Ahtna board fires president, legal counsel

Posted: Sunday, February 11, 2001

ANCHORAGE (AP) -- The board of Ahtna Inc. has fired its president and chief executive officer.

Darryl Jordan was removed Saturday in an 8-1 board vote.

Board Chairman L. Paul Mayo resigned from the board, according to a broadcast report by KFQD-radio.

The corporation will be operated by a committee of three board members until the top vacancy is filled.

Ahtna's legal counsel, Patrick Anderson, is also being replaced.

Ahtna is one of 13 Alaska Native regional corporations.

Jordan's removal follows 13 months of dissension among the Glennallen-based corporation's shareholders and allegations of mismanagement of corporation assets.

Some shareholders questioned Jordan's status as a board member, president and chief executive officer of the corporation, while at the same time holding one-quarter ownership of Clearwater Environmental, one of Ahtna's affiliate companies.

Jordan in November sought to clear his name and asked the Ahtna board to investigate allegations that he and the head of Clearwater Environmental, Ed Cronick, personally profited in a deal to purchase a ship.

Jordan's management also has been questioned in regard to the company's government surplus acquisition of an airplane, and its subsequent use, and consolidation of lines of credit between Ahtna and Clearwater.

The ship dispute hinged on the acquisition of the 210-foot research vessel Moana Wave and how it was accounted for on company books.

Ahtna acquired the Moana Wave in 1999 for a $50,000 fee through a government surplus property program. The ship is a former Navy vessel that had been used by the University of Hawaii for marine research.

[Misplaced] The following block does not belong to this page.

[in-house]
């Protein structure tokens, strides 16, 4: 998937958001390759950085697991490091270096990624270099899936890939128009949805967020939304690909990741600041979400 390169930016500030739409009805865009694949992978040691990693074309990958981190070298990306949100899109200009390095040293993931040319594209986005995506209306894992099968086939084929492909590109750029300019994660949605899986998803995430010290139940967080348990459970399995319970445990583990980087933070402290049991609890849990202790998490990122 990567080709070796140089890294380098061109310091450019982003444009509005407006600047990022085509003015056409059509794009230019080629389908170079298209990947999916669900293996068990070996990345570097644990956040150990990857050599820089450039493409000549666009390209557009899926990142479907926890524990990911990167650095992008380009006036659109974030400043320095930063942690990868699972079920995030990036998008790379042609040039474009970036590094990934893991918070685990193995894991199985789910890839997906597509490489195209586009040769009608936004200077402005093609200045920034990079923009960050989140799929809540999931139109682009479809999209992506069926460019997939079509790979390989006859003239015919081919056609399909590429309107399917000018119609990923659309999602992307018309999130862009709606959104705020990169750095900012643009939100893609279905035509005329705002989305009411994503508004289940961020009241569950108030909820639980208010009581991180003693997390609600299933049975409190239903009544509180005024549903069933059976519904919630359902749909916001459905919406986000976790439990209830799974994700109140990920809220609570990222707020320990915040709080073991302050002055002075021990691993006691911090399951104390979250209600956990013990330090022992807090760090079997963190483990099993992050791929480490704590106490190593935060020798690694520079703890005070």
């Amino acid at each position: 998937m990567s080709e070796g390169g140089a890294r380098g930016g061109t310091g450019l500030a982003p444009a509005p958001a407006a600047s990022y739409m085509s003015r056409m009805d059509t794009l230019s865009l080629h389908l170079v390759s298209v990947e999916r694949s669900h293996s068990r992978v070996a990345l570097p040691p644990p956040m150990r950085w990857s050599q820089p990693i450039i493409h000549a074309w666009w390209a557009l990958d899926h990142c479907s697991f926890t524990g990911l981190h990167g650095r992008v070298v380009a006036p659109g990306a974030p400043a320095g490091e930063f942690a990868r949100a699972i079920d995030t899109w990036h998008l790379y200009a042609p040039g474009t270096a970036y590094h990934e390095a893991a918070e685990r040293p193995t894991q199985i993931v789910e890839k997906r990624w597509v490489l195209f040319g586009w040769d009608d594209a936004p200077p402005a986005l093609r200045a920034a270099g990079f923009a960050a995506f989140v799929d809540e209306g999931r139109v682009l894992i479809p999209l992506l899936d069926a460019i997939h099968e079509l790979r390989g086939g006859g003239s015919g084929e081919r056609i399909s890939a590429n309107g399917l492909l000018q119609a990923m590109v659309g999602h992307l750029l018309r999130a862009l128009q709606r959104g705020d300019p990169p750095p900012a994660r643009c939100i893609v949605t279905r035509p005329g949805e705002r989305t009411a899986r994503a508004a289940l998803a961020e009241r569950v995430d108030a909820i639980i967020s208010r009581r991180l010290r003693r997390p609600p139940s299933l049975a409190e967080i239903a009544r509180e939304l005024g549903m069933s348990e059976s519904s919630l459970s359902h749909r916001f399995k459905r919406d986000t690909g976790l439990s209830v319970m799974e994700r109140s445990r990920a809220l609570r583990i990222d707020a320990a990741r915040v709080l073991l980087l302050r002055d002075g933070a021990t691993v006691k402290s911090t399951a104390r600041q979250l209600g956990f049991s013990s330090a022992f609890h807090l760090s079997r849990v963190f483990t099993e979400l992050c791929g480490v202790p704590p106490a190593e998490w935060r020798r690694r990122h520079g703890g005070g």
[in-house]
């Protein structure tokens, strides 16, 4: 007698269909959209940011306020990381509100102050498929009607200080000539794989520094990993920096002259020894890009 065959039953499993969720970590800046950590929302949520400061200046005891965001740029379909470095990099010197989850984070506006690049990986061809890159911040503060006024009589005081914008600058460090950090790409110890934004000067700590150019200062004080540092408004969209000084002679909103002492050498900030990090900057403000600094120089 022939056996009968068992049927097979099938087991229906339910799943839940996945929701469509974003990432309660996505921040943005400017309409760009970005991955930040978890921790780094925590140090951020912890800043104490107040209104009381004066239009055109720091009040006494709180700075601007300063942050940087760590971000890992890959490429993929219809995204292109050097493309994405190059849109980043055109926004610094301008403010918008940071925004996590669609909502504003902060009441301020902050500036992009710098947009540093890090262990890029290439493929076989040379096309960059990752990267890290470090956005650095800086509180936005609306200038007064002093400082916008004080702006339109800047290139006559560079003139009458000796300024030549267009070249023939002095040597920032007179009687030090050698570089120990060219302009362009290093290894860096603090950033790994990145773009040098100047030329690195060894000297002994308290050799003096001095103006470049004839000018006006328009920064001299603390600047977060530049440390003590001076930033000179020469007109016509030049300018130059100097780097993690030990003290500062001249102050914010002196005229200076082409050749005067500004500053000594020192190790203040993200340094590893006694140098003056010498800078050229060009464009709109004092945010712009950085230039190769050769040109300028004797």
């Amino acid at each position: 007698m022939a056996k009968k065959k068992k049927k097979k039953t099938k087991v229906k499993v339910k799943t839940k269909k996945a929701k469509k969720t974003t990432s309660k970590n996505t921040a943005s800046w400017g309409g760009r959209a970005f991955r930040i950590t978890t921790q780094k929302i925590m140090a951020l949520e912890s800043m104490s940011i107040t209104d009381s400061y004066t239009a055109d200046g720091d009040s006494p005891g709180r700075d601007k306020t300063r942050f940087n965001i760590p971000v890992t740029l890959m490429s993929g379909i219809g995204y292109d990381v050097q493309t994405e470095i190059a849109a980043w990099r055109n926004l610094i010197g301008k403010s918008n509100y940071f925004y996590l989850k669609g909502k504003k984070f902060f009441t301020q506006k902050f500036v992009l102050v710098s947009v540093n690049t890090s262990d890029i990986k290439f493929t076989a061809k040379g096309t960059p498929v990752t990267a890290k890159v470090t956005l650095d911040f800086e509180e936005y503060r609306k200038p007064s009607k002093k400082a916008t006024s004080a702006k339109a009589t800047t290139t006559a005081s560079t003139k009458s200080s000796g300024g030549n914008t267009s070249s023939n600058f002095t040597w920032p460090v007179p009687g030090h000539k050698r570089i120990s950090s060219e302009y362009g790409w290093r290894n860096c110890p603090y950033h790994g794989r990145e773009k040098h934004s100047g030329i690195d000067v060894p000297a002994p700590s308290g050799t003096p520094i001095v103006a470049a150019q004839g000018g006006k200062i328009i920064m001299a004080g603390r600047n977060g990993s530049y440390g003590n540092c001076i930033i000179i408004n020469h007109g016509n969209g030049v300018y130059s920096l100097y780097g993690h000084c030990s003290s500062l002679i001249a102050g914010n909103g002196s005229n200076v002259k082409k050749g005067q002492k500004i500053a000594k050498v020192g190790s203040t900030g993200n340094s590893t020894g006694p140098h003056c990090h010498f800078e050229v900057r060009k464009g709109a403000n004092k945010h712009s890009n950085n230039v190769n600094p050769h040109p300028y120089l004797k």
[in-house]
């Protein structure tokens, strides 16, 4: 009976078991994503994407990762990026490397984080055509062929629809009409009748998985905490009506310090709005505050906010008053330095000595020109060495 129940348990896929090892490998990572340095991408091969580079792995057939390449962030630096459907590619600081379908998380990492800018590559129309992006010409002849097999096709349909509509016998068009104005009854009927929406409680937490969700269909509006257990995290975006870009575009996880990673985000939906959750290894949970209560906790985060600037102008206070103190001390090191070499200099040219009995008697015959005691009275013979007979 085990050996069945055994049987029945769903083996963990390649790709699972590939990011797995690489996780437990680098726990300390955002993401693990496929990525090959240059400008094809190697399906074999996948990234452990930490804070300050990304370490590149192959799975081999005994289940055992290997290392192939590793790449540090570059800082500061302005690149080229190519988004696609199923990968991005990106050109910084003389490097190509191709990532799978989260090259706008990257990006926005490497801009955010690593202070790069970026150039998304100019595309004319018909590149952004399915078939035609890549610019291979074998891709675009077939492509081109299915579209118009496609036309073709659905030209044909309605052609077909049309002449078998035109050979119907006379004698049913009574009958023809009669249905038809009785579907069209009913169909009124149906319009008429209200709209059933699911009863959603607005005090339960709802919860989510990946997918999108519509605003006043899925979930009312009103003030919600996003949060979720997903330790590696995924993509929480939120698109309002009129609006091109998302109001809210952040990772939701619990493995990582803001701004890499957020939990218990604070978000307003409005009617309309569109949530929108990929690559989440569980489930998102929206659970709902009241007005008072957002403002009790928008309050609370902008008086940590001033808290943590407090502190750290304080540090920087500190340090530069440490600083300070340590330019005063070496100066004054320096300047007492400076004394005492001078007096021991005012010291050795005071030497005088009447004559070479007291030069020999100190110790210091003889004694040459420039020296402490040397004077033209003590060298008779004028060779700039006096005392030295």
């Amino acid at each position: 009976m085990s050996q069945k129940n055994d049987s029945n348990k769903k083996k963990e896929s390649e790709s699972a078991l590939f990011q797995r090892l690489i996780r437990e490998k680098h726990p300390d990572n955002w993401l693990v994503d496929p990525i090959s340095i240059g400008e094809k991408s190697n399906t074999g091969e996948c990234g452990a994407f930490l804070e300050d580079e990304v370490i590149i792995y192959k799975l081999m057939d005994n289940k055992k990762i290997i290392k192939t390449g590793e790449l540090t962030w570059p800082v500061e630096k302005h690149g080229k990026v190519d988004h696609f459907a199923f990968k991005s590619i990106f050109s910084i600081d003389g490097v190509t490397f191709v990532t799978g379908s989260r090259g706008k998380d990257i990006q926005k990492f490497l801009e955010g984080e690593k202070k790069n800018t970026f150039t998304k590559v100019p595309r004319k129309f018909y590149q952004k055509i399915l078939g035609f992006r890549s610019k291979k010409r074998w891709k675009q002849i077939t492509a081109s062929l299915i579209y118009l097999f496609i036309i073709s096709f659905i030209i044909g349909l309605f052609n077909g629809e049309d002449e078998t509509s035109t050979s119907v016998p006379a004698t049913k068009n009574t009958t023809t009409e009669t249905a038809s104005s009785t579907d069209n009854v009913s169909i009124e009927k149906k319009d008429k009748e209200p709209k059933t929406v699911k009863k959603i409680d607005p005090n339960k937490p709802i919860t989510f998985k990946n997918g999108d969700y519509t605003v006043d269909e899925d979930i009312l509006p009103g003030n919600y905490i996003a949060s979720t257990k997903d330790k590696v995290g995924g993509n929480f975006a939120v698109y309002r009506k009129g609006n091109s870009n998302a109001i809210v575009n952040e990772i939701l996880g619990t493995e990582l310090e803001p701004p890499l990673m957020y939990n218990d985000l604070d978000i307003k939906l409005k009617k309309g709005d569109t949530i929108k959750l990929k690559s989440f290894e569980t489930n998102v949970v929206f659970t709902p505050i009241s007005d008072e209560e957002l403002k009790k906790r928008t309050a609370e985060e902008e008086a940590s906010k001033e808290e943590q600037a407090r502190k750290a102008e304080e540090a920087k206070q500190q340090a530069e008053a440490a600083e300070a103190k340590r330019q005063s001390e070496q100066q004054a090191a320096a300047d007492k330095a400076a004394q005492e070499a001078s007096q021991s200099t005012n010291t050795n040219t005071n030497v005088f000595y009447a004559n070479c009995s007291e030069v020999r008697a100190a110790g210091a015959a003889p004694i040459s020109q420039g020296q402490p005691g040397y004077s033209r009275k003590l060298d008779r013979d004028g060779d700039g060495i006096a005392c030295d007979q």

The vessel subsequently was transferred to Clearwater Environmental and was being contracted out on marine research jobs in the Pacific.

Some board members questioned the transfer as a maneuver to benefit Jordan and Cronick, who together own 49 percent of Clearwater, with Ahtna holding 51 percent.

The board authorized a committee of its members to hire an independent counsel to investigate. In a report Oct. 25, the attorney, Bruce Gagnon, wrote that the ship transfer appeared to have wiped out what would have been ''substantial losses'' Clearwater would have recorded for 1999, and that Jordan and Cronick each made approximately $1.33 million in the process.''

They did because the ship was recorded in Clearwater's books as $5.44 million in revenue. The booking also kept Ahtna in the black for 1999, according to the company's annual report.

An Anchorage Daily News story in November quoted Gagnon in his report saying he had never heard of or seen a company reporting substantial income upon the acquisition of an asset at nominal or no cost.

Dennis Mandell, chief financial officer for Ahtna subsidiaries, said both he and Clearwater's auditor were confident the ship was properly booked as income.

He also said it was always the intent that Clearwater end up with the ship and all Ahtna and Clearwater board members were so informed.

''It was Ed Cronick's vision and drive that landed this opportunity,'' Mandell told the Anchorage Daily News.

The ship originally went to Ahtna because the company had prior experience in acquiring surplus government property, he said.

However, due to surplus property rules particular to Native corporations, the ship, had Ahtna kept it, would have been confined to operating only in Alaska. That rule didn't apply to Clearwater, so the ship was transferred on the advice of government officials, Mandell said.

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